The ‘little red wagon’ was invented in 1917?
I found this information in the book Radio Flyer by Robert Pasin. New to America in 1914, Anthony Pasin studied English and worked many jobs. His struggle reminded me of this quote:
Before I came to America, I thought the streets were paved with gold. When I came here, I learned three things: The streets were not paved in gold, the streets weren’t paved at all, and I was expected to pave them.attributed to an anonymous emigrant, Immigration Museum at Ellis Island
Anthony worked hard and in 1917 made his first wagon from wood to haul his tools to his job. Soon, he had orders from neighbors and friends. Inevitably he was not able to keep up with the demand. Soon he began pressing them out of steel, and eventually was making scooters, tricycles and wheelbarrows as well. There were more little red wagons built than station wagons!
Yesterday’s station wagons were like the minivans of today. Everyone had one. They were just the ticket for a family road trip vacation. You load up the car, kids and a cooler full of sandwiches and Viola! Perfect family vacation!
But there are always exceptions as Diary of a Wimpy Kid the Long Haul by Jeff Kinney shows us.
Catalog summary: Their journey starts off full of promise, then quickly takes several wrong turns. Gas station bathrooms, crazed seagulls, a fender bender, and a runaway pig—not exactly Greg Heffley’s idea of a good time. But even the worst road trip can turn into an adventure—and this is one the Heffleys won’t soon forget.
Another good story about a road trip is American Road Trip by Patrick Flores-Scott.
Catalog summary: With a strong family, the best friend a guy could ask for, and a budding romance with the girl of his dreams, life shows promise for Teodoro “T” Avila. But he takes some hard hits the summer before senior year when his nearly perfect brother, Manny, returns from a tour in Iraq with a devastating case of PTSD. In a desperate effort to save Manny from himself and pull their family back together, T’s fiery sister, Xochitl, hoodwinks her brothers into a cathartic road trip. Told through T’s honest voice, this is a candid exploration of mental illness, socioeconomic pressures, and the many inescapable highs and lows that come with growing up—including falling in love.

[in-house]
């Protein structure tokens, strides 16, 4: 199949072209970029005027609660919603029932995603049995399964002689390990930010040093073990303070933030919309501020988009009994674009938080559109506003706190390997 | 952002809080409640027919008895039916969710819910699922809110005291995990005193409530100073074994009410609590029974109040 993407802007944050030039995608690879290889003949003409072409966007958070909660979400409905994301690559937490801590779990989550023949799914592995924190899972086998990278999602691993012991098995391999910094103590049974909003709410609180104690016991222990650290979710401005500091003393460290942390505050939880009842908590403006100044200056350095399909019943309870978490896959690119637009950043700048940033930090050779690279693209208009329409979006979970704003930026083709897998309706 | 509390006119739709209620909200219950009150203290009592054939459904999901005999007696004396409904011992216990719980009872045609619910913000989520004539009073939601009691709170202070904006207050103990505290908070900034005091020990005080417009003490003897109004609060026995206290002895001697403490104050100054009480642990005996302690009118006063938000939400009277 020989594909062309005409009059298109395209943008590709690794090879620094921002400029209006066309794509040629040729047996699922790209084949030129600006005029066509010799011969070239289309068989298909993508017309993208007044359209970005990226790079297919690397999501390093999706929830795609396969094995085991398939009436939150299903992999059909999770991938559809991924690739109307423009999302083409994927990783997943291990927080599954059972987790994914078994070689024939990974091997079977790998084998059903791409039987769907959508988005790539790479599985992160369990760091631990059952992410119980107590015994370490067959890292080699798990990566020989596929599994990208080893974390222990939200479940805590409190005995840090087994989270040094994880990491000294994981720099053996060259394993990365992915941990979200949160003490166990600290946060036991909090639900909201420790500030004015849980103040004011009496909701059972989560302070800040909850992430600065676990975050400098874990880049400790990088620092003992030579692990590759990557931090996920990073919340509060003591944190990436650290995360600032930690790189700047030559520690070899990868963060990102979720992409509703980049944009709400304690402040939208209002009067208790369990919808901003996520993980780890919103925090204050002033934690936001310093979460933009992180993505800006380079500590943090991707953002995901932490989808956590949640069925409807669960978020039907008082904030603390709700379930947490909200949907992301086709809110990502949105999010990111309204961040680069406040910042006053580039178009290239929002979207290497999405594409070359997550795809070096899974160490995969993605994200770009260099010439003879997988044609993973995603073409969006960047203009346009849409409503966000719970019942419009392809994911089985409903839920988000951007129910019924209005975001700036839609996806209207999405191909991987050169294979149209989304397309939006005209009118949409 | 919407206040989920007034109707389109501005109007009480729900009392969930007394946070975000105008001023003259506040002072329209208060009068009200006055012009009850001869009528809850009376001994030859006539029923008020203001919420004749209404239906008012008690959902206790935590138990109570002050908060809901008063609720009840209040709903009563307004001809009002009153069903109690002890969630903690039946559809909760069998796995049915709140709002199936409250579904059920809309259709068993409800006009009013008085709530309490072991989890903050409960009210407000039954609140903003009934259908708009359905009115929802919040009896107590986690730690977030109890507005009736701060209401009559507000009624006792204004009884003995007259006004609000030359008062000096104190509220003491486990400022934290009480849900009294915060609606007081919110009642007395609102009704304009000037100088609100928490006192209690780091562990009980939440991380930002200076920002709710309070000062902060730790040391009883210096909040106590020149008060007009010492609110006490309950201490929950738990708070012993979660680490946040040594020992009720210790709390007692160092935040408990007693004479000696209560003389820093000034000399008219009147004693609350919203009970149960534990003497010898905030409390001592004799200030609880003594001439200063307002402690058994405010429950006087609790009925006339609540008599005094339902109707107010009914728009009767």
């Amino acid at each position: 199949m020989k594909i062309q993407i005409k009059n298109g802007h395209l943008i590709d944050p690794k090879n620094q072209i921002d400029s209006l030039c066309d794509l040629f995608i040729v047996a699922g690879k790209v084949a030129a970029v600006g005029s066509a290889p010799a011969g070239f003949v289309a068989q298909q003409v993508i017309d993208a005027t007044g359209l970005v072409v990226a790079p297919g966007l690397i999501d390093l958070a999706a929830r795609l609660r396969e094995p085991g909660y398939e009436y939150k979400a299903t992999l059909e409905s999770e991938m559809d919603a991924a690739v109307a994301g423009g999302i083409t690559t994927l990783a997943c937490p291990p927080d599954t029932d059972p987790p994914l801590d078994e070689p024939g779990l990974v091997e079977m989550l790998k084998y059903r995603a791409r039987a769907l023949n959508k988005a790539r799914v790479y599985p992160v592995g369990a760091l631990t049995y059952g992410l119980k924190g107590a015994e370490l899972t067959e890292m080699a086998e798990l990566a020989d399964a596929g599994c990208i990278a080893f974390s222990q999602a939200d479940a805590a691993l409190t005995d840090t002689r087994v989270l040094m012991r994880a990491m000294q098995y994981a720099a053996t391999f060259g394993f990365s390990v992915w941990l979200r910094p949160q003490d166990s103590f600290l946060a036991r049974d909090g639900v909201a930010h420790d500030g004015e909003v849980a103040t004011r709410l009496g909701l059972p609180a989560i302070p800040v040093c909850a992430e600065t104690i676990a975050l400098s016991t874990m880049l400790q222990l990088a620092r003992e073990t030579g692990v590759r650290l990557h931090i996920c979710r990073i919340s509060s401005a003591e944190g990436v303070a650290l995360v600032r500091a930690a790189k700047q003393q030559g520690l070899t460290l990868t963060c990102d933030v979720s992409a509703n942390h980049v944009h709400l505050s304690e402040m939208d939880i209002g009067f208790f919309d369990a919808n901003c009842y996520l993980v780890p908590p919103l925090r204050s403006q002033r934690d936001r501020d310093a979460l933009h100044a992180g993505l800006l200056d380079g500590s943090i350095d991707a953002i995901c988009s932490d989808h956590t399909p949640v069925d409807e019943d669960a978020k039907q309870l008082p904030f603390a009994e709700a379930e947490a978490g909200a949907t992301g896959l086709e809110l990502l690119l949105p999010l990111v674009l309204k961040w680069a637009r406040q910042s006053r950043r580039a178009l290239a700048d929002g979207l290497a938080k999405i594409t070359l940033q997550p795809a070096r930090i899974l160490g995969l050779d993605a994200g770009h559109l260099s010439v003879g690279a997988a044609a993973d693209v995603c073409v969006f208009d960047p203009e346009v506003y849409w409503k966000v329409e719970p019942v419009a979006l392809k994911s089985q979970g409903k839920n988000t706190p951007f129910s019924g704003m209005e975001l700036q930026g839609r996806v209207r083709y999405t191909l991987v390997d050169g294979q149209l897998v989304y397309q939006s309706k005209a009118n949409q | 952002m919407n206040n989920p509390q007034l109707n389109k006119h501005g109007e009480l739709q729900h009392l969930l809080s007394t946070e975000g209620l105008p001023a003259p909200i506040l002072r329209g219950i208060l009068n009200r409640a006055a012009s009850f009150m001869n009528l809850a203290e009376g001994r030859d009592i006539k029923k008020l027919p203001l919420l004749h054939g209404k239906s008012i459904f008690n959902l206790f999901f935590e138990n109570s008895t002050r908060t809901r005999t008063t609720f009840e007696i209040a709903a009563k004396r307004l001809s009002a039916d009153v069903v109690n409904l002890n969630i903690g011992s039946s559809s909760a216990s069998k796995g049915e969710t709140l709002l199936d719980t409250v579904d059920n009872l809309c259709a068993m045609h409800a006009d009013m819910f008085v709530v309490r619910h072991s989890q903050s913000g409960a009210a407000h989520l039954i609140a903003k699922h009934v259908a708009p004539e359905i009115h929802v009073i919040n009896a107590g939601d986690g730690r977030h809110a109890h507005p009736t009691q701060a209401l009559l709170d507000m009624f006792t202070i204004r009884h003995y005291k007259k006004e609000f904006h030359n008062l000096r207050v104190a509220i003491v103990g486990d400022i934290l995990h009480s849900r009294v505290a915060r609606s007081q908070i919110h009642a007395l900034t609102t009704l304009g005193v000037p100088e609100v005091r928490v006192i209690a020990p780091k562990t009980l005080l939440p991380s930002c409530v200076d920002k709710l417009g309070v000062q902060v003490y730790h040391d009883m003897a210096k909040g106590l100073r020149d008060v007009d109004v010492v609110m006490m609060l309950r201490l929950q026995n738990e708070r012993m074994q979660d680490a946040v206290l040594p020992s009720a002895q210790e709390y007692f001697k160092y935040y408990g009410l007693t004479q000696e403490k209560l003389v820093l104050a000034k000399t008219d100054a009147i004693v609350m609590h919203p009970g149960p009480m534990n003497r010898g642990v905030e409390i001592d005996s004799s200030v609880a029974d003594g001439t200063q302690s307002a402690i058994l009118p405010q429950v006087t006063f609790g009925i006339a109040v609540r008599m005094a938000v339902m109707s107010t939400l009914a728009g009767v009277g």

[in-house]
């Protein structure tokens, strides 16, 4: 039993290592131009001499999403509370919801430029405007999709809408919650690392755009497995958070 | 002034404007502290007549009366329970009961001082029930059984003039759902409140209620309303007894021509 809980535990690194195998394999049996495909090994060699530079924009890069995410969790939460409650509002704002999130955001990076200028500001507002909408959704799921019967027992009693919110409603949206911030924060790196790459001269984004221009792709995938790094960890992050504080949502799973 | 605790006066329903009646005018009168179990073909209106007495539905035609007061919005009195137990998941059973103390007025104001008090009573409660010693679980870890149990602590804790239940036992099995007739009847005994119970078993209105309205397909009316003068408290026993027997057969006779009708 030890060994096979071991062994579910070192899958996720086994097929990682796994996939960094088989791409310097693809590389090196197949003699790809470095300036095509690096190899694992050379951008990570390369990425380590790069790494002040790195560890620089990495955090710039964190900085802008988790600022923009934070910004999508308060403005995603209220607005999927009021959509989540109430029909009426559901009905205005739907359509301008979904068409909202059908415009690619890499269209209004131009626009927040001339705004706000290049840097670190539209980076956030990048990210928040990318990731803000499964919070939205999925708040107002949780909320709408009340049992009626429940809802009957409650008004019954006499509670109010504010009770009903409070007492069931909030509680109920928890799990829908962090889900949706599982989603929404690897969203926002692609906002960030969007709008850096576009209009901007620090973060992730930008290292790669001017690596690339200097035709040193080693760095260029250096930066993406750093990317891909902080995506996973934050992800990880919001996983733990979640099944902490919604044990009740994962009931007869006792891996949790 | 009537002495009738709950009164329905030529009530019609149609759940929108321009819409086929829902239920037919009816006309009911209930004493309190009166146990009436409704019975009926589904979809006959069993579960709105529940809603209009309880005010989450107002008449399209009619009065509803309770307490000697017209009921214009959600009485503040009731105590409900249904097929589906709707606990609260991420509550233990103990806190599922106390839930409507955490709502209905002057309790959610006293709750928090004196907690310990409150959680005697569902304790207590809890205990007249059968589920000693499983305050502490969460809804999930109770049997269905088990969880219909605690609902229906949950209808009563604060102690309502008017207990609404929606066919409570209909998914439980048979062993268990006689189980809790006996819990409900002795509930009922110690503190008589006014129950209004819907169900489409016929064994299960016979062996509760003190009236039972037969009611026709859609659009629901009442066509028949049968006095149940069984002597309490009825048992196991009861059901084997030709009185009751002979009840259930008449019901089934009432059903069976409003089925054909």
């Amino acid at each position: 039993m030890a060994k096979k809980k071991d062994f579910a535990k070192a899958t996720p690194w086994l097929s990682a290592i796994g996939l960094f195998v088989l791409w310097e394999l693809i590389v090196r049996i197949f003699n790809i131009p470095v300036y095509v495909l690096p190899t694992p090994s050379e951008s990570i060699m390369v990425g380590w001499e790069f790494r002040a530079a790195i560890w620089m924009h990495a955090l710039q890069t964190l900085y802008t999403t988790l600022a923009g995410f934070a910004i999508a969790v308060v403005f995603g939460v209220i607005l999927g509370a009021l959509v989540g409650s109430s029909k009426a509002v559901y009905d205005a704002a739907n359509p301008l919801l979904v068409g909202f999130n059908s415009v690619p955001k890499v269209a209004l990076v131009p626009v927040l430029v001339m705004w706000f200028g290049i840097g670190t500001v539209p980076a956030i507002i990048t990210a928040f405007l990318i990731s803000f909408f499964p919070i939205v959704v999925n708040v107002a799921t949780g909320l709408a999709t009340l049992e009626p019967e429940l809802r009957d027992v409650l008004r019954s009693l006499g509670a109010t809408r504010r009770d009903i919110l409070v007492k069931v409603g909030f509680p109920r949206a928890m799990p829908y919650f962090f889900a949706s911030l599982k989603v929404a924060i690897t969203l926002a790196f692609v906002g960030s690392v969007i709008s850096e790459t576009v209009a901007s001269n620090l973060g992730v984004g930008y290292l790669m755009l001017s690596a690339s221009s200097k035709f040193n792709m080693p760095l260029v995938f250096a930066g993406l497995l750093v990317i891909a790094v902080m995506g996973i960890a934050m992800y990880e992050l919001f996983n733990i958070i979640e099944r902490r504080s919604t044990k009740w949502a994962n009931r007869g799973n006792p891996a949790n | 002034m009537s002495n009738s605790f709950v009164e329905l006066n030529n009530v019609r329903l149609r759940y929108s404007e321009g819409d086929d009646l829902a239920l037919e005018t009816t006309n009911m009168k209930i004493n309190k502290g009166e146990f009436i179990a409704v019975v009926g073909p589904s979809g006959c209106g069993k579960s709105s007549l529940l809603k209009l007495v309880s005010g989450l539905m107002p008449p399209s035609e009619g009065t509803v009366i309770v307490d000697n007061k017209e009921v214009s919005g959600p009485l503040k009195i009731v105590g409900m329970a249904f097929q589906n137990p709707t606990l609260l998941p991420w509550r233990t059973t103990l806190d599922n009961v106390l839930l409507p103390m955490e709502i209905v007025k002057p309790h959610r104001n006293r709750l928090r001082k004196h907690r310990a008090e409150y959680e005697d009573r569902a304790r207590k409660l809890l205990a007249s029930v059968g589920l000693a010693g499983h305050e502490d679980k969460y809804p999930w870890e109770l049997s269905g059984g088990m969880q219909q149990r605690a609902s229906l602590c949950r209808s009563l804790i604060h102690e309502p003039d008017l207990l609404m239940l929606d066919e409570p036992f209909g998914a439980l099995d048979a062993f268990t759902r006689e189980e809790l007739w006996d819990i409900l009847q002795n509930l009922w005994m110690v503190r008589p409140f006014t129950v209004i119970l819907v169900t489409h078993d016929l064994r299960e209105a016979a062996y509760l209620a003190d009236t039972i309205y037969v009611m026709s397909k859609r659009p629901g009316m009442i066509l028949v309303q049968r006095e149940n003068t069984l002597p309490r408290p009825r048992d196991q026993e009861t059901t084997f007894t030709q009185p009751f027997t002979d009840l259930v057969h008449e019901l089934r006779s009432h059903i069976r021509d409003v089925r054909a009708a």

The inspiration behind Anthony’s small wagons created to pull tools were the wagons that crossed the prairies. Wagon trains began making their way west in the 1820’s. Obviously the wagons were much bigger than the little red ones, but this was where his vision began.
Woman on the American Frontier by William Worthington Fowler talks about the early days of pioneers and wagon trains. It was certainly an exciting time in history. You could also read Custer’s Trials: a Life on the Frontier of a New America by T.J. Stiles. This book gives us an inside look at the time period and the things that happened in the new ‘wild west.’
No matter what you read, I hope you’ve enjoyed this trip down memory lane. I hope it brought back memories of your own escapades with your, or the neighbor kid’s, little red wagon, as well as your own family vacation road trip horror stories.
Excellent “Did Ya Know”! This brought a flood of childhood memories of my families road trips in our 1964 Chevy Impala Wagon. Lots of camping trips to the Oregon Coast, and even to Yellowstone National Park pulling a Teardrop Trailer. Good times. Don’t know how my Mom and Dad ever survived with three rambunctious boys to keep corralled!
LikeLiked by 1 person